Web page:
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From dean gaudet <dgaudet-list-new-ht...@arctic.org>
Subject Re: SGI Patch 10xpatch-2.0a6-2: Reduce time resolution to 1 sec
Date Fri, 23 Feb 2001 21:12:12 GMT
On Fri, 23 Feb 2001, Roy T. Fielding wrote:

> > That's how it it was originally.  It was changed to this model not long
> > after the original code was committed.  One of the problems with using
> > seconds and a separate microsecond field, is that platforms other than
> > Unix don't have the same reliance on seconds.  I believe Windows uses 100
> > nanosecond blocks.
>
> I realize that, but APR will be faster and considerably less bug-prone
> on both platforms if the time structure contains one variable for
> seconds and one for microseconds, regardless of how the time was
> generated.

APR needs to be written and made correct once.  there will be more folks
using APR than there are needs to fix the time code within APR.

time arithmetic is way easier on a single scalar than it is on multiple
scalars.  contrast:

	diff = now - then;

vs.

	diff.sec = now.sec - then.sec;
	long tmp = (long)now.usec - (long)then.usec;
	if (tmp < 0) {
		tmp += 1000000;
		--diff.sec;
	}
	diff.usec = tmp;

> If you want to really optimize it for speed, include a third
> variable for the native OS time_t, and a const char * for storing the
> rfc822 date string the first time it is converted.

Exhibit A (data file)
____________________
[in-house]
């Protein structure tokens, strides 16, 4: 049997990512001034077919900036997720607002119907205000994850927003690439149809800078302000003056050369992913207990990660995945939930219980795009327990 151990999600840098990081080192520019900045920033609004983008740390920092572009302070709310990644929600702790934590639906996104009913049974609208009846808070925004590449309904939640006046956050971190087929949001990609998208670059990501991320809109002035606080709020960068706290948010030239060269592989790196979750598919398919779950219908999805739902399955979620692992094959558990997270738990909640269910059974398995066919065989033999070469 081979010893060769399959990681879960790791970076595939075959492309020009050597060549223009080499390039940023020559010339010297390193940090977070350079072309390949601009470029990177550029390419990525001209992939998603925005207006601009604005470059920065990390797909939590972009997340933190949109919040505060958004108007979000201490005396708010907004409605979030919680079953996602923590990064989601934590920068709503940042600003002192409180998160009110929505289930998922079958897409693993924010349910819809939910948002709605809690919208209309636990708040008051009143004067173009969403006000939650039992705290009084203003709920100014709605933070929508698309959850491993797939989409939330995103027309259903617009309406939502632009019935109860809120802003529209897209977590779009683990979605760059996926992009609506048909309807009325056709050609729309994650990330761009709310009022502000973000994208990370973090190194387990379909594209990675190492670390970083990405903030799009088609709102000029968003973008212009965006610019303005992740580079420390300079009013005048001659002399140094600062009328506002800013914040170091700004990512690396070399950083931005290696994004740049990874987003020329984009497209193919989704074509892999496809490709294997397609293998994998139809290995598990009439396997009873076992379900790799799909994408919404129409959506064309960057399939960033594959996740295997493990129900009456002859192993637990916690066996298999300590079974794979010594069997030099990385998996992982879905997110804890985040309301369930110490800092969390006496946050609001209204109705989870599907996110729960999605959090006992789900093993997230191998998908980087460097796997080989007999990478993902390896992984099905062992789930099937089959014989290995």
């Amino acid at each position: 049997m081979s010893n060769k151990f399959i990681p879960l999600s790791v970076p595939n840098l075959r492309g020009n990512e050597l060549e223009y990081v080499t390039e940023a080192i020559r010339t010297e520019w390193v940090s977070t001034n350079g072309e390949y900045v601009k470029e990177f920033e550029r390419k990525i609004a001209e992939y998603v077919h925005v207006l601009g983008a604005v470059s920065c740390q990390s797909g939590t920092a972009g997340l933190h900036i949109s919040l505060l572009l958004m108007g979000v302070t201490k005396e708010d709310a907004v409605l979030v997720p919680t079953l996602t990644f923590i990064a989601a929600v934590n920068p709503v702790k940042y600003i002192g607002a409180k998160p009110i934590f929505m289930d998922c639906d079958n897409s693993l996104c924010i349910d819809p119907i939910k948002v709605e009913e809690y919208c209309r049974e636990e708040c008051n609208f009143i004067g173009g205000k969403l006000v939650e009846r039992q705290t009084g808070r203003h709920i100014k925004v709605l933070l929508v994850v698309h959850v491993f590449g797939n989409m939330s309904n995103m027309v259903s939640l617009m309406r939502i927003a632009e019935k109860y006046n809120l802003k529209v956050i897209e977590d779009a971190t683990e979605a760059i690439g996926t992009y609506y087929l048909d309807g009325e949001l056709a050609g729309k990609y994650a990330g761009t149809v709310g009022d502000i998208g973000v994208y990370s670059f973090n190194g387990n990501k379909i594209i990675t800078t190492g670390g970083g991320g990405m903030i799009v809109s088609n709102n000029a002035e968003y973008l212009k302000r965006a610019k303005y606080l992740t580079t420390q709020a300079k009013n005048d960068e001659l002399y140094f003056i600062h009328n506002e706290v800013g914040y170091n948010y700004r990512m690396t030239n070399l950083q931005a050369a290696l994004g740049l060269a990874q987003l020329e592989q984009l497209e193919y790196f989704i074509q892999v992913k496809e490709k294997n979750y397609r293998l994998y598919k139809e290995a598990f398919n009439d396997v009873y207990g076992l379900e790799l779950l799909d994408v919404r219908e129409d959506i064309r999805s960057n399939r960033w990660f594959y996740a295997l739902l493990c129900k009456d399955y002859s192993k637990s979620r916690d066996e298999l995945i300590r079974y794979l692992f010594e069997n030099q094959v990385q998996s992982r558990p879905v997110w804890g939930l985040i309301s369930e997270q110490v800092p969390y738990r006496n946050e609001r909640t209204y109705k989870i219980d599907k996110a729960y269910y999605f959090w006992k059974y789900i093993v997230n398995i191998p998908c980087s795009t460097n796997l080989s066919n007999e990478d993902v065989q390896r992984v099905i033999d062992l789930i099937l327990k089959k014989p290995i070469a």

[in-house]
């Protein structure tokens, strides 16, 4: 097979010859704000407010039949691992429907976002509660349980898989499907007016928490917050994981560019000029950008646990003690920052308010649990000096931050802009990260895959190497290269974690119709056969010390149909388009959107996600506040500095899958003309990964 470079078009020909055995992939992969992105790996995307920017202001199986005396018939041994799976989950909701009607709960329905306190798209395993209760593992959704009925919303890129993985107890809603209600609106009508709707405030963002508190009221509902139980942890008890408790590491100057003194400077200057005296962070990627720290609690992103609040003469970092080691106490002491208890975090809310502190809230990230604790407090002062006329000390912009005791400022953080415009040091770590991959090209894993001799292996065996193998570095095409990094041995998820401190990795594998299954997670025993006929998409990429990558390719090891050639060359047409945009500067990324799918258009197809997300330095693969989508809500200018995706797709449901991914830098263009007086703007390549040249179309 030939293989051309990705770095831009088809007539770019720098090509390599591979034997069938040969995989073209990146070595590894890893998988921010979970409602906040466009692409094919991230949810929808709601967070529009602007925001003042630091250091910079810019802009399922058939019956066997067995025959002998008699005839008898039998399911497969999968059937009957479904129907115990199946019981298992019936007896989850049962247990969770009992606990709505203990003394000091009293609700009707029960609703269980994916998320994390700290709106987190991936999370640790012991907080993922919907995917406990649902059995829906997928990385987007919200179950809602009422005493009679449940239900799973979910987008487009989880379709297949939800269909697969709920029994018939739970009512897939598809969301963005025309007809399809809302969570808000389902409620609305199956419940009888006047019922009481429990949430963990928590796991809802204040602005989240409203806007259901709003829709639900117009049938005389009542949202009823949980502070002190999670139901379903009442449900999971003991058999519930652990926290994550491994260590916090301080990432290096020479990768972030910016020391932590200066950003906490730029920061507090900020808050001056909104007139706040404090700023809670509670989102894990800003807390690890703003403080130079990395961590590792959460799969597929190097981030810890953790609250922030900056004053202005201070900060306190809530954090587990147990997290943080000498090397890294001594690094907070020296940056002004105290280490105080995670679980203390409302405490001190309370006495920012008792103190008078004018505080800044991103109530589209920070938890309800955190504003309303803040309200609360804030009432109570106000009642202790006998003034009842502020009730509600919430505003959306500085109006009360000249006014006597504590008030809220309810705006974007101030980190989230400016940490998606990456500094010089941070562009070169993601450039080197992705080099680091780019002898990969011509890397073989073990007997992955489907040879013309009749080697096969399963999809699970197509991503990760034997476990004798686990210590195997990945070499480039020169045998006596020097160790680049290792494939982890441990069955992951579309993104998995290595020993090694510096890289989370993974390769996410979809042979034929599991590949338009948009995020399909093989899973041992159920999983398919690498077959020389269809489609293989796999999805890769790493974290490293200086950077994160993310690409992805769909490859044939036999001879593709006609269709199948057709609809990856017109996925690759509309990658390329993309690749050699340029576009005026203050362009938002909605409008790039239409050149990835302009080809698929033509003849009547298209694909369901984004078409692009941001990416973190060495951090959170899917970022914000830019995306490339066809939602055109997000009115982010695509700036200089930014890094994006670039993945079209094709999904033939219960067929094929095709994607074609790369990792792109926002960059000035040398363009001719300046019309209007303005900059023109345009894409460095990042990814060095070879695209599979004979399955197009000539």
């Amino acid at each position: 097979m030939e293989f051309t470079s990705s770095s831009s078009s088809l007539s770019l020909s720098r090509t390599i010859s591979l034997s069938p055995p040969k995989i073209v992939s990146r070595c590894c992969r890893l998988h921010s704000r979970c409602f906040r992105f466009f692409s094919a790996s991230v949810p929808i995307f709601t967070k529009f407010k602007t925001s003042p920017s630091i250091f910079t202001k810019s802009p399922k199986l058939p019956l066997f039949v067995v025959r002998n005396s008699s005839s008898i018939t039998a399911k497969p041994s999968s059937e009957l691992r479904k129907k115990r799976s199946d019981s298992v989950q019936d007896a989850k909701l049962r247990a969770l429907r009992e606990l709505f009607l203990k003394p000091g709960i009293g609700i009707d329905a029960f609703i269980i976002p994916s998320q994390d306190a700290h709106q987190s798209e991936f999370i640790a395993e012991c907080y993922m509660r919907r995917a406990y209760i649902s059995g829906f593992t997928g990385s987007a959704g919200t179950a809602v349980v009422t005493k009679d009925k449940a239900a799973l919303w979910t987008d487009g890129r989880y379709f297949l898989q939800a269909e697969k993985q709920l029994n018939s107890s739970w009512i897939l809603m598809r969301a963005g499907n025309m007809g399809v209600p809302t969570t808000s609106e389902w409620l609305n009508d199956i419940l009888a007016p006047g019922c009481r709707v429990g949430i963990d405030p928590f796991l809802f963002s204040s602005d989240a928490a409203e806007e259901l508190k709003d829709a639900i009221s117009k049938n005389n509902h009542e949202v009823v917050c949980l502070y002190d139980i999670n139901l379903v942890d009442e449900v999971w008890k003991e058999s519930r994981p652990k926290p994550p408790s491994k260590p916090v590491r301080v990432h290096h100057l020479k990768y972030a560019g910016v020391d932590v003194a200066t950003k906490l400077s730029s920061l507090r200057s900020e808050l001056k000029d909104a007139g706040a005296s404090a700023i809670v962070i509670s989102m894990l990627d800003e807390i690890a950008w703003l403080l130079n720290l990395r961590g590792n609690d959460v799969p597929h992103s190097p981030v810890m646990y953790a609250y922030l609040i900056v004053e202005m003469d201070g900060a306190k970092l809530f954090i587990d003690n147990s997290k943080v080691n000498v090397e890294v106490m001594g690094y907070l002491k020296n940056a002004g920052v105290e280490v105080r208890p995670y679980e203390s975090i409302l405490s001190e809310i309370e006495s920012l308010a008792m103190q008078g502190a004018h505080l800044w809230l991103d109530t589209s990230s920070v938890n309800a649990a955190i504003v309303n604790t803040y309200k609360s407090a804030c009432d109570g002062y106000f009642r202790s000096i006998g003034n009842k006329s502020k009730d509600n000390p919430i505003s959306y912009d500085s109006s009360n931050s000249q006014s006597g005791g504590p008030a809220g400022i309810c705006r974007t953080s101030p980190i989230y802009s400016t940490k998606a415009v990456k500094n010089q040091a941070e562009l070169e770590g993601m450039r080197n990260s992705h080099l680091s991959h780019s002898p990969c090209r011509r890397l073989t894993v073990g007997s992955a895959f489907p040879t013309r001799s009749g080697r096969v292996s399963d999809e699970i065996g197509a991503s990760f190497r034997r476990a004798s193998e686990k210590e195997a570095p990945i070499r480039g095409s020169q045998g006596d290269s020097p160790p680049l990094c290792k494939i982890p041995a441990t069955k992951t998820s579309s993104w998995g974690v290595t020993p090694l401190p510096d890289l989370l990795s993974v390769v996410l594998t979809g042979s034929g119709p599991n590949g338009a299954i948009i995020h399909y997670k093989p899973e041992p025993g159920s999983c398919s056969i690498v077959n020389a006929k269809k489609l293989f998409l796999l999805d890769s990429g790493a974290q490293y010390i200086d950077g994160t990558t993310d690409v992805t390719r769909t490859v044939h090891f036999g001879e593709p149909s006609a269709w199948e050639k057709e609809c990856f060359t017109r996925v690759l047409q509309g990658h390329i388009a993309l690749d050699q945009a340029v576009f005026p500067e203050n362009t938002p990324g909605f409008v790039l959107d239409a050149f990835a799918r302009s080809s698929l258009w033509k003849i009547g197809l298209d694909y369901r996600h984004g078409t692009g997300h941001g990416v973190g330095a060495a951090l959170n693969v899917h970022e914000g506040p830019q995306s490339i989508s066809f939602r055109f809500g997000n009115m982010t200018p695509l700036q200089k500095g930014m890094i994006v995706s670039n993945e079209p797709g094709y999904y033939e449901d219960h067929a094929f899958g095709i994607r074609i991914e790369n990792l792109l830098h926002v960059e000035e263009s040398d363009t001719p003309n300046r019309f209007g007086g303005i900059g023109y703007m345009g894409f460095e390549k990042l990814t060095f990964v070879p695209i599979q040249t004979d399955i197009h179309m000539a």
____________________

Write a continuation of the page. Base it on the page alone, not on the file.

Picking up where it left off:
my change to a single scalar was not an optimisation, it was intended
to make it more likely that users of APR would generate correct time
arithmetic.  i'm frequently willing to throw away small amounts
of performance if it's more likely folks will write correct code.

the performance bug is not the APR time representation -- it's the httpd
code which calls ap_now() for every single request and then does all
the module 10 arithmetic to format it into a Date: and log timestamp.

the solution that all the performance winning webservers use is a
separate thread which wakes up once a second to generate new base-10
representations of the time.

now that 2.0 has all the zero-copy machinery i think you've got what
you need to share the timestamp strings amongst multiple threads without
worrying about the safety issues.  (bill's suggested two buffer method
works fine unless you for some reason have a task sleep for 2 seconds...
such as when a system is under a hellish load.)

> Regardless, APR and httpd have assumptions strewn throughout the code
> that apr_time_t is a long long in microseconds, which isn't native
> on any platform and makes every time operation slower for no reason.

either you spread code around which assumes that you've got two fields,
one seconds and one microseconds, or you assume that you've got one field
in microseconds.  i don't see how either assumption is any worse than the
other.

-dean


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